TOP: This 39-cm-long blue whale (Balaenoptera musculus) fetus was culled from its mother in 1936 at Port Hobron whaling station on what is now Kodiak Island, Alaska. The alcohol-preserved specimen is part of a collection of fetal whales acquired during the commercial whaling era and archived by the Smithsonian’s National Museum of Natural History.
BOTTOM: A 65-cm-long fin whale (Balaenoptera physalus) fetus was collected from an 18.3-m-long mother killed by Norwegian whalers in the Southern Ocean near Australia and brought to the Smithsonian by the US Coast Guard in 1939. This CT scan of the skull reveals developing ear bones (yellow) that house a funnel made of fat, thought to be used for sound reception in baleen whales such as this one. (The baleen has not yet developed in this specimen.) Using the museum’s collection, the marine mammal curator, Nicholas Pyenson, along with postdoc Maya Yamato,...

One by one, Yamato and paleobiologist Nicholas Pyenson, curator of fossil marine mammals at the museum, scanned 56 skeletal or ethanol-preserved whale fetuses at various stages of development to understand how underwater mammals—in particular, filter-feeding baleen whales, or mysticetes—developed their specialized systems of hearing.

“We know they sing,” says Pyenson. “But we really don’t know the anatomical basis by which they hear.” He says that although researchers have characterized the hearing adaptations acquired as whales’ tetrapod ancestors made their transition from land to sea, little is known about the natural history and fetal development of modern marine mammals, and much of what is known comes from stranded animals. “Whales are big, and they don’t exactly lend themselves abundantly to these kinds of investigations. So this is where natural history collections become really important.”

Pyenson and Yamato had access to 32 mysticetes and 24 odontocetes, or toothed whales, representing 15 species, most of which were collected by commercial whalers during the first half of the 20th century, though some came from bycatch or pregnant stranded whales. “It would be very difficult to obtain specimens like this now, partly because of the decline in whale populations as a result of whaling,” says Yamato.

While impressive, the collection could have been much larger, given the millions of whales killed by the commercial whaling industry worldwide, Pyenson says; however, penalties associated with culling pregnant or lactating females likely deterred many whalers from turning in fetuses discovered during harvesting aboard whaling ships. “In many cases, those fetuses were just returned to the sea,” he says.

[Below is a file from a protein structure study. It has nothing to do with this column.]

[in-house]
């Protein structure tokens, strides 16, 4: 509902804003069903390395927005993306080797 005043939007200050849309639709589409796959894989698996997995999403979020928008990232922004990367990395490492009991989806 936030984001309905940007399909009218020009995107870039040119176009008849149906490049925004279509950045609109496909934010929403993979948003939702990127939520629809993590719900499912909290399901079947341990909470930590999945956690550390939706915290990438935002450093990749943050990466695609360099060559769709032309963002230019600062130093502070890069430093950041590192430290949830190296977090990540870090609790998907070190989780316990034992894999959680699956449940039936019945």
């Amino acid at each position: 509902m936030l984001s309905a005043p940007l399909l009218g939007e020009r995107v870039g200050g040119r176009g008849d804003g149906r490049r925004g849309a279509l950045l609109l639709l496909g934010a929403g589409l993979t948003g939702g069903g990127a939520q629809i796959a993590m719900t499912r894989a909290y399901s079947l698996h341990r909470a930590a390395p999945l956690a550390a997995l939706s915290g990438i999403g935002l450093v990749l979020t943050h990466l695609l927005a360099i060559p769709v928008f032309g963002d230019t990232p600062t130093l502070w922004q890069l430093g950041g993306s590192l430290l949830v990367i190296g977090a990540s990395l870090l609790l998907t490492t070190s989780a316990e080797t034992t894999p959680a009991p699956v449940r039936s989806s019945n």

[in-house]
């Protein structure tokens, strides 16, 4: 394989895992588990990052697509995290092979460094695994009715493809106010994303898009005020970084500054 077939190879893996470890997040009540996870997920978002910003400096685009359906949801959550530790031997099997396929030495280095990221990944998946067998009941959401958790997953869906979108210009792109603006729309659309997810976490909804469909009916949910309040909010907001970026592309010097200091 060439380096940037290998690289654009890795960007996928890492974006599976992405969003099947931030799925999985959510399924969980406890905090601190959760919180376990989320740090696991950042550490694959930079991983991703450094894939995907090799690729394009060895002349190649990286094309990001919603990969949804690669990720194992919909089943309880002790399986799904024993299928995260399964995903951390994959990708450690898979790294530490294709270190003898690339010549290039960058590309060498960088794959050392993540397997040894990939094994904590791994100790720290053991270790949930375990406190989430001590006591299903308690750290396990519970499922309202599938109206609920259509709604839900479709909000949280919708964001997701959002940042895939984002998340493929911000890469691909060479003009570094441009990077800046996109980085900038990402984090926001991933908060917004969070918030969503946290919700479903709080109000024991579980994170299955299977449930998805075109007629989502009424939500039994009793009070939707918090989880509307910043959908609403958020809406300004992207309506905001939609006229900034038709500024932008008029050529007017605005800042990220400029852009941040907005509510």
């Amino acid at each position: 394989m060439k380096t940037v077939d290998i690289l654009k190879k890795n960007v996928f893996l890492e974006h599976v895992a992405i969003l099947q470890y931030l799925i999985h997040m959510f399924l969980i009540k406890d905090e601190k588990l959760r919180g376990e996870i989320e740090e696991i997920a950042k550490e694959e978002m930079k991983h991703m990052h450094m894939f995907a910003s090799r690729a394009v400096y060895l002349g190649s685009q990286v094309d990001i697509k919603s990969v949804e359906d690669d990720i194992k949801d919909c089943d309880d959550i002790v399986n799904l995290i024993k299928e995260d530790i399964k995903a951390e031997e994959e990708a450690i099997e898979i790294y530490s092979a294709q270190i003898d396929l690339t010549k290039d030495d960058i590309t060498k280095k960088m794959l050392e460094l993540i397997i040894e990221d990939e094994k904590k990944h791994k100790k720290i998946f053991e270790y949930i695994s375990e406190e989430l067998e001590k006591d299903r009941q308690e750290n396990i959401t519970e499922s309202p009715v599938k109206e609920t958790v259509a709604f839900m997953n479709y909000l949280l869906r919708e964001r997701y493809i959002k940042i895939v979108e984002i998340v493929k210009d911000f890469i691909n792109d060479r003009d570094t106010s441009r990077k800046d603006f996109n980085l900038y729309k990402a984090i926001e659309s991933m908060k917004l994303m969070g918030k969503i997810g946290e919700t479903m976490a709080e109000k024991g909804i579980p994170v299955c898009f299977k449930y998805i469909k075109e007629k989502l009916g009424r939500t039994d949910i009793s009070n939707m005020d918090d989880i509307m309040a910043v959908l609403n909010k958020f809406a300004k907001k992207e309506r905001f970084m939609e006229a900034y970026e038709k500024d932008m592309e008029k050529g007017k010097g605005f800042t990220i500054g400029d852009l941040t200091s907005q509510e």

From the CT scans, Pyenson and Yamato were able to glean detailed physiological information without damaging the rare specimens. As a result, they have published the first in situ depiction of the development of a fatty structure called the acoustic funnel, which is found only in whale ears (PLOS ONE, doi:10.1371/journal.pone.0118582, 2015). They found that the funnel points forward in toothed whales, such as dolphins and sperm whales, which need to hear at high frequencies and echolocate. The funnel in baleen whales, which hear at much lower frequencies and use deep infrasound to communicate, shifts sideways as they develop. “That goes along with our understanding of the evolution of the head in baleen whales,” says Annalisa Berta, an evolutionary biologist at San Diego State University who was not involved in the study. The funnel’s orientation, she says, may have evolved to allow the baleen whale jaw to rotate to a position more favorable for bulk feeding.

Pyenson plans to use the still-intact specimens and the CT scans to describe the ontogeny of other sensory organs as well. “We have such a great wealth of material. There are a lot of great discoveries to be made.”

Interested in reading more?

Magaizne Cover

Become a Member of

Receive full access to digital editions of The Scientist, as well as TS Digest, feature stories, more than 35 years of archives, and much more!
Already a member?